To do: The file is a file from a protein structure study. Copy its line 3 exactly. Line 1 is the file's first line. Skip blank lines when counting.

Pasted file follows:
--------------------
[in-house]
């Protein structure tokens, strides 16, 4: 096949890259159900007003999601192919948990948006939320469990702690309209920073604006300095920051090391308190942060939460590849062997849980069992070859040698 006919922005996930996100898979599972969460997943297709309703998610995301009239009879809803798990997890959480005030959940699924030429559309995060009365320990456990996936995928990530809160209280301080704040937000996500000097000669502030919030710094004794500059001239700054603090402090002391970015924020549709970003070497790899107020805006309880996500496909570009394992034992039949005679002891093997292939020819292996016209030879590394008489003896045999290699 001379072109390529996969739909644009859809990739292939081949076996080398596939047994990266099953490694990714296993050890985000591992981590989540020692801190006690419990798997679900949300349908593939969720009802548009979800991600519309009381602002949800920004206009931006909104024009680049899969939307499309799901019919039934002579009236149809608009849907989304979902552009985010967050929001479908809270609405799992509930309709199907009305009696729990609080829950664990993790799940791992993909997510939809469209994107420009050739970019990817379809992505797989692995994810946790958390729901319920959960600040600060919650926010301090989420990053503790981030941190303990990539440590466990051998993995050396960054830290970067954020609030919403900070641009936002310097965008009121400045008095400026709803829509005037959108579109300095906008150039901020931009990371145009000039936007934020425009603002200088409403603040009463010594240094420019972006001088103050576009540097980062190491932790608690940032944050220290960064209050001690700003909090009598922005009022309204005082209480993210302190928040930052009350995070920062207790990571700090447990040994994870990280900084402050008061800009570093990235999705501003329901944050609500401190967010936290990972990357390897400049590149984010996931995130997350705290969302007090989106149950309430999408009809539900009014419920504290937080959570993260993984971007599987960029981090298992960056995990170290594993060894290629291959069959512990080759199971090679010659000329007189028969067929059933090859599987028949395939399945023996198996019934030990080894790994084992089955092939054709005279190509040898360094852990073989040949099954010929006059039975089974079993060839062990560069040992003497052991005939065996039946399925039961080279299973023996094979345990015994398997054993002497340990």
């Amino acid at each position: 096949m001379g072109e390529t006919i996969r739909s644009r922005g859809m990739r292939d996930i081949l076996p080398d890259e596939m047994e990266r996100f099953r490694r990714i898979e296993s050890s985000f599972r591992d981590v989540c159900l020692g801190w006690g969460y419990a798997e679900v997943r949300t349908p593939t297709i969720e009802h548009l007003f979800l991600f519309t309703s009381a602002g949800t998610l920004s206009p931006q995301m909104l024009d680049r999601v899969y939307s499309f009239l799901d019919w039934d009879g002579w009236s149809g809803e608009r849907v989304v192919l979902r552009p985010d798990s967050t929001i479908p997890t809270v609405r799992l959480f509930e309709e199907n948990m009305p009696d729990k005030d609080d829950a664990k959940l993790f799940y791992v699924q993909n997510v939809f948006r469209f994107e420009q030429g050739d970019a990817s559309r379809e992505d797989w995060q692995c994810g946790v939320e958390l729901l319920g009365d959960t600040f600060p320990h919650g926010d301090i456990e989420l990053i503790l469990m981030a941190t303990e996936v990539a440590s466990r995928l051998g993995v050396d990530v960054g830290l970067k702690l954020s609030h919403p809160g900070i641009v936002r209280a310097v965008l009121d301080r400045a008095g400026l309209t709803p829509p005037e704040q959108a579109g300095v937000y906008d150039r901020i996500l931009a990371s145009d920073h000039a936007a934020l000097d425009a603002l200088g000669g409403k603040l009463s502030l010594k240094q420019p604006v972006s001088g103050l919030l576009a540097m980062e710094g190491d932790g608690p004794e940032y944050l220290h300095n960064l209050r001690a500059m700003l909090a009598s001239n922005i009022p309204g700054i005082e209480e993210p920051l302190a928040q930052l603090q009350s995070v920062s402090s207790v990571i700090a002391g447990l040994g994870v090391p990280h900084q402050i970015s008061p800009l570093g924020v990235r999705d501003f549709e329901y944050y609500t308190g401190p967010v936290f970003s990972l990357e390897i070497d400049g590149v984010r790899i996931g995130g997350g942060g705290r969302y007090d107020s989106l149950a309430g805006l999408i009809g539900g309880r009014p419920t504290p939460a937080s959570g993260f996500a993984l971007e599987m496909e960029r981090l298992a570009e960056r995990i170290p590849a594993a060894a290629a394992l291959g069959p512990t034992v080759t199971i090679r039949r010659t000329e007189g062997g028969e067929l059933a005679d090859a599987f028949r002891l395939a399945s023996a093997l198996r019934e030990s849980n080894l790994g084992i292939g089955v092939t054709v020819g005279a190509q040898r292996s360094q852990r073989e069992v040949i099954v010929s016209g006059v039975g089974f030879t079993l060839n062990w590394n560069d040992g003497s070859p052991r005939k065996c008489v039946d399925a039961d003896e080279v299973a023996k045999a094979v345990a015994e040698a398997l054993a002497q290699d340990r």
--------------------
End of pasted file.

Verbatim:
């Amino acid at each position: 096949m001379g072109e390529t006919i996969r739909s644009r922005g859809m990739r292939d996930i081949l076996p080398d890259e596939m047994e990266r996100f099953r490694r990714i898979e296993s050890s985000f599972r591992d981590v989540c159900l020692g801190w006690g969460y419990a798997e679900v997943r949300t349908p593939t297709i969720e009802h548009l007003f979800l991600f519309t309703s009381a602002g949800t998610l920004s206009p931006q995301m909104l024009d680049r999601v899969y939307s499309f009239l799901d019919w039934d009879g002579w009236s149809g809803e608009r849907v989304v192919l979902r552009p985010d798990s967050t929001i479908p997890t809270v609405r799992l959480f509930e309709e199907n948990m009305p009696d729990k005030d609080d829950a664990k959940l993790f799940y791992v699924q993909n997510v939809f948006r469209f994107e420009q030429g050739d970019a990817s559309r379809e992505d797989w995060q692995c994810g946790v939320e958390l729901l319920g009365d959960t600040f600060p320990h919650g926010d301090i456990e989420l990053i503790l469990m981030a941190t303990e996936v990539a440590s466990r995928l051998g993995v050396d990530v960054g830290l970067k702690l954020s609030h919403p809160g900070i641009v936002r209280a310097v965008l009121d301080r400045a008095g400026l309209t709803p829509p005037e704040q959108a579109g300095v937000y906008d150039r901020i996500l931009a990371s145009d920073h000039a936007a934020l000097d425009a603002l200088g000669g409403k603040l009463s502030l010594k240094q420019p604006v972006s001088g103050l919030l576009a540097m980062e710094g190491d932790g608690p004794e940032y944050l220290h300095n960064l209050r001690a500059m700003l909090a009598s001239n922005i009022p309204g700054i005082e209480e993210p920051l302190a928040q930052l603090q009350s995070v920062s402090s207790v990571i700090a002391g447990l040994g994870v090391p990280h900084q402050i970015s008061p800009l570093g924020v990235r999705d501003f549709e329901y944050y609500t308190g401190p967010v936290f970003s990972l990357e390897i070497d400049g590149v984010r790899i996931g995130g997350g942060g705290r969302y007090d107020s989106l149950a309430g805006l999408i009809g539900g309880r009014p419920t504290p939460a937080s959570g993260f996500a993984l971007e599987m496909e960029r981090l298992a570009e960056r995990i170290p590849a594993a060894a290629a394992l291959g069959p512990t034992v080759t199971i090679r039949r010659t000329e007189g062997g028969e067929l059933a005679d090859a599987f028949r002891l395939a399945s023996a093997l198996r019934e030990s849980n080894l790994g084992i292939g089955v092939t054709v020819g005279a190509q040898r292996s360094q852990r073989e069992v040949i099954v010929s016209g006059v039975g089974f030879t079993l060839n062990w590394n560069d040992g003497s070859p052991r005939k065996c008489v039946d399925a039961d003896e080279v299973a023996k045999a094979v345990a015994e040698a398997l054993a002497q290699d340990r």